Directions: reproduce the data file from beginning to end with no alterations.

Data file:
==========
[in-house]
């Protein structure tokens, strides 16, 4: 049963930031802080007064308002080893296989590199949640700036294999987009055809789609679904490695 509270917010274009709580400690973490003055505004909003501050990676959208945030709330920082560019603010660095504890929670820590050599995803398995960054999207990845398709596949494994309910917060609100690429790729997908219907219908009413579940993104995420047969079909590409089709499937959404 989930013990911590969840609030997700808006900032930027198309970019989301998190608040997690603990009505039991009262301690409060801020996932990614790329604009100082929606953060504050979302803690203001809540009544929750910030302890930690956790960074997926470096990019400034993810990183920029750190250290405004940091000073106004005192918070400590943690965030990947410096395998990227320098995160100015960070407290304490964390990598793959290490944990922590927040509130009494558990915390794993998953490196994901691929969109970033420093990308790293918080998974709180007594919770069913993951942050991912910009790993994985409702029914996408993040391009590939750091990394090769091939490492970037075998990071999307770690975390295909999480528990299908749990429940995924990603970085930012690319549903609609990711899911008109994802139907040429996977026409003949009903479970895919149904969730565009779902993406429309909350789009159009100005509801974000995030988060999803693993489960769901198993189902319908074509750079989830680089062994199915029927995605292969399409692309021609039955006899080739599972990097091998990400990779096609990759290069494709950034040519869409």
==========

[in-house]
């Protein structure tokens, strides 16, 4: 049963930031802080007064308002080893296989590199949640700036294999987009055809789609679904490695 509270917010274009709580400690973490003055505004909003501050990676959208945030709330920082560019603010660095504890929670820590050599995803398995960054999207990845398709596949494994309910917060609100690429790729997908219907219908009413579940993104995420047969079909590409089709499937959404 989930013990911590969840609030997700808006900032930027198309970019989301998190608040997690603990009505039991009262301690409060801020996932990614790329604009100082929606953060504050979302803690203001809540009544929750910030302890930690956790960074997926470096990019400034993810990183920029750190250290405004940091000073106004005192918070400590943690965030990947410096395998990227320098995160100015960070407290304490964390990598793959290490944990922590927040509130009494558990915390794993998953490196994901691929969109970033420093990308790293918080998974709180007594919770069913993951942050991912910009790993994985409702029914996408993040391009590939750091990394090769091939490492970037075998990071999307770690975390295909999480528990299908749990429940995924990603970085930012690319549903609609990711899911008109994802139907040429996977026409003949009903479970895919149904969730565009779902993406429309909350789009159009100005509801974000995030988060999803693993489960769901198993189902319908074509750079989830680089062994199915029927995605292969399409692309021609039955006899080739599972990097091998990400990779096609990759290069494709950034040519869409």